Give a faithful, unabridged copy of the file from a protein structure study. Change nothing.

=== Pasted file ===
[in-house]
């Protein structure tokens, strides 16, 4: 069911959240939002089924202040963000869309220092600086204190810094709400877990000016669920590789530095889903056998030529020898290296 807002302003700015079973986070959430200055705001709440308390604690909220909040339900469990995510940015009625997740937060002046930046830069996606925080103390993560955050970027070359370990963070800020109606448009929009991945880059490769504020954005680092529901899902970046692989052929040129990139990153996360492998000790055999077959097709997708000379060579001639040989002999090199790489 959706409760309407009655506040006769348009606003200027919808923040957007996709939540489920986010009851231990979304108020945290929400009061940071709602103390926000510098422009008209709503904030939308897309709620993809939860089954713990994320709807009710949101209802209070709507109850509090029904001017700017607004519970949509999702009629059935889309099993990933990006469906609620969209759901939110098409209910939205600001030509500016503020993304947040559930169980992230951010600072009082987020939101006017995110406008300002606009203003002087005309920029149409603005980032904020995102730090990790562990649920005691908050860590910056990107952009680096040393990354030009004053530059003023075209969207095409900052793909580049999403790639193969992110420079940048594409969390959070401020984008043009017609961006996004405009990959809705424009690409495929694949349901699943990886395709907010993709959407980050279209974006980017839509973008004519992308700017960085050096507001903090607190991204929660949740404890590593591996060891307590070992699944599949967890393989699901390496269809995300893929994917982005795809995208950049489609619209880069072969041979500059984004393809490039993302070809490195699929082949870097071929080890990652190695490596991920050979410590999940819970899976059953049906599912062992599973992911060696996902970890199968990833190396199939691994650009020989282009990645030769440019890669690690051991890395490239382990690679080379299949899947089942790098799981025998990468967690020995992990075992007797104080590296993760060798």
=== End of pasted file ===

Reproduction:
[in-house]
């Protein structure tokens, strides 16, 4: 069911959240939002089924202040963000869309220092600086204190810094709400877990000016669920590789530095889903056998030529020898290296 807002302003700015079973986070959430200055705001709440308390604690909220909040339900469990995510940015009625997740937060002046930046830069996606925080103390993560955050970027070359370990963070800020109606448009929009991945880059490769504020954005680092529901899902970046692989052929040129990139990153996360492998000790055999077959097709997708000379060579001639040989002999090199790489 959706409760309407009655506040006769348009606003200027919808923040957007996709939540489920986010009851231990979304108020945290929400009061940071709602103390926000510098422009008209709503904030939308897309709620993809939860089954713990994320709807009710949101209802209070709507109850509090029904001017700017607004519970949509999702009629059935889309099993990933990006469906609620969209759901939110098409209910939205600001030509500016503020993304947040559930169980992230951010600072009082987020939101006017995110406008300002606009203003002087005309920029149409603005980032904020995102730090990790562990649920005691908050860590910056990107952009680096040393990354030009004053530059003023075209969207095409900052793909580049999403790639193969992110420079940048594409969390959070401020984008043009017609961006996004405009990959809705424009690409495929694949349901699943990886395709907010993709959407980050279209974006980017839509973008004519992308700017960085050096507001903090607190991204929660949740404890590593591996060891307590070992699944599949967890393989699901390496269809995300893929994917982005795809995208950049489609619209880069072969041979500059984004393809490039993302070809490195699929082949870097071929080890990652190695490596991920050979410590999940819970899976059953049906599912062992599973992911060696996902970890199968990833190396199939691994650009020989282009990645030769440019890669690690051991890395490239382990690679080379299949899947089942790098799981025998990468967690020995992990075992007797104080590296993760060798």